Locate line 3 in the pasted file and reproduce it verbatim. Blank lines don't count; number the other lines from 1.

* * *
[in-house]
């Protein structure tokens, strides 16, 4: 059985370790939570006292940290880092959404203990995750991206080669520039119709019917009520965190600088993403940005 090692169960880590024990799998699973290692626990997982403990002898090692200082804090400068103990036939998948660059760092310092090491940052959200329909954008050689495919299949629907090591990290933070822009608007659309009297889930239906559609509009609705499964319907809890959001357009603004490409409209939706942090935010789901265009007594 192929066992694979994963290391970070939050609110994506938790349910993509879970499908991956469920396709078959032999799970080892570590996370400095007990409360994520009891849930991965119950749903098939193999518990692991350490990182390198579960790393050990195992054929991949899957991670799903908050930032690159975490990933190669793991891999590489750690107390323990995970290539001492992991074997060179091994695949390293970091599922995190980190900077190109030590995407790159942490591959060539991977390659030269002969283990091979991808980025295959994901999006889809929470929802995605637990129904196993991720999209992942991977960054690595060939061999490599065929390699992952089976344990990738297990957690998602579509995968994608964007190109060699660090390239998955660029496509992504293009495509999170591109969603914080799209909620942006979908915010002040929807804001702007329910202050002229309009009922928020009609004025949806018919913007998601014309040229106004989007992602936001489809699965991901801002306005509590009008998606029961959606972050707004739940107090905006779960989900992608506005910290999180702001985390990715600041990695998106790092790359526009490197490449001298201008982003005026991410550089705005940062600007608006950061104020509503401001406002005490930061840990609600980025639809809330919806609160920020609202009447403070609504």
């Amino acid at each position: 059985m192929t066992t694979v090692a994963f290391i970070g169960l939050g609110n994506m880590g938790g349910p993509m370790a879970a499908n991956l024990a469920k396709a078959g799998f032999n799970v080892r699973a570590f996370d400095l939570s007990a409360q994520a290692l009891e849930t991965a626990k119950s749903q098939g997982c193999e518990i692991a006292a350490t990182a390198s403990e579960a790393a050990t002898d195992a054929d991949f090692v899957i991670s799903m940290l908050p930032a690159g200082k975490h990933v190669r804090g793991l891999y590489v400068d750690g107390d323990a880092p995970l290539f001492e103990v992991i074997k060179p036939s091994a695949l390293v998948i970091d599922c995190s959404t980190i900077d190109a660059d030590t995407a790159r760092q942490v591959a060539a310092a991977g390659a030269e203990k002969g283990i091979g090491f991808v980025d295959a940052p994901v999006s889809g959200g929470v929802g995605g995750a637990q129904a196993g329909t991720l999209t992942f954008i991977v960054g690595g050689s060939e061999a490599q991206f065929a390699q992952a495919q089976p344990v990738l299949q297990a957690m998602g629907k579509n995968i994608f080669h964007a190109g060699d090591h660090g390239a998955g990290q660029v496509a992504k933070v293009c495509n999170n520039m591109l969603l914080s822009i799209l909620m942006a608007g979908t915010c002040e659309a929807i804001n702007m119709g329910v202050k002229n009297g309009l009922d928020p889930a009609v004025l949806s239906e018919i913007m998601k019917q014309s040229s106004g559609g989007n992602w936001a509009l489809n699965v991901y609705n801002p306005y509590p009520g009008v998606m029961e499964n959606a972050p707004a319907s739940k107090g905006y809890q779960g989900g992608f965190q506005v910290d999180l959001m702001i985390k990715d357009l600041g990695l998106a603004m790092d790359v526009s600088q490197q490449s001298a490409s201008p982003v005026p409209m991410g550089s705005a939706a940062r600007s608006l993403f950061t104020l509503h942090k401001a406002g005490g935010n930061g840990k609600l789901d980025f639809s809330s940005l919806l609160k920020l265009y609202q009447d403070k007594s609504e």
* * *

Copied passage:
């Amino acid at each position: 059985m192929t066992t694979v090692a994963f290391i970070g169960l939050g609110n994506m880590g938790g349910p993509m370790a879970a499908n991956l024990a469920k396709a078959g799998f032999n799970v080892r699973a570590f996370d400095l939570s007990a409360q994520a290692l009891e849930t991965a626990k119950s749903q098939g997982c193999e518990i692991a006292a350490t990182a390198s403990e579960a790393a050990t002898d195992a054929d991949f090692v899957i991670s799903m940290l908050p930032a690159g200082k975490h990933v190669r804090g793991l891999y590489v400068d750690g107390d323990a880092p995970l290539f001492e103990v992991i074997k060179p036939s091994a695949l390293v998948i970091d599922c995190s959404t980190i900077d190109a660059d030590t995407a790159r760092q942490v591959a060539a310092a991977g390659a030269e203990k002969g283990i091979g090491f991808v980025d295959a940052p994901v999006s889809g959200g929470v929802g995605g995750a637990q129904a196993g329909t991720l999209t992942f954008i991977v960054g690595g050689s060939e061999a490599q991206f065929a390699q992952a495919q089976p344990v990738l299949q297990a957690m998602g629907k579509n995968i994608f080669h964007a190109g060699d090591h660090g390239a998955g990290q660029v496509a992504k933070v293009c495509n999170n520039m591109l969603l914080s822009i799209l909620m942006a608007g979908t915010c002040e659309a929807i804001n702007m119709g329910v202050k002229n009297g309009l009922d928020p889930a009609v004025l949806s239906e018919i913007m998601k019917q014309s040229s106004g559609g989007n992602w936001a509009l489809n699965v991901y609705n801002p306005y509590p009520g009008v998606m029961e499964n959606a972050p707004a319907s739940k107090g905006y809890q779960g989900g992608f965190q506005v910290d999180l959001m702001i985390k990715d357009l600041g990695l998106a603004m790092d790359v526009s600088q490197q490449s001298a490409s201008p982003v005026p409209m991410g550089s705005a939706a940062r600007s608006l993403f950061t104020l509503h942090k401001a406002g005490g935010n930061g840990k609600l789901d980025f639809s809330s940005l919806l609160k920020l265009y609202q009447d403070k007594s609504e």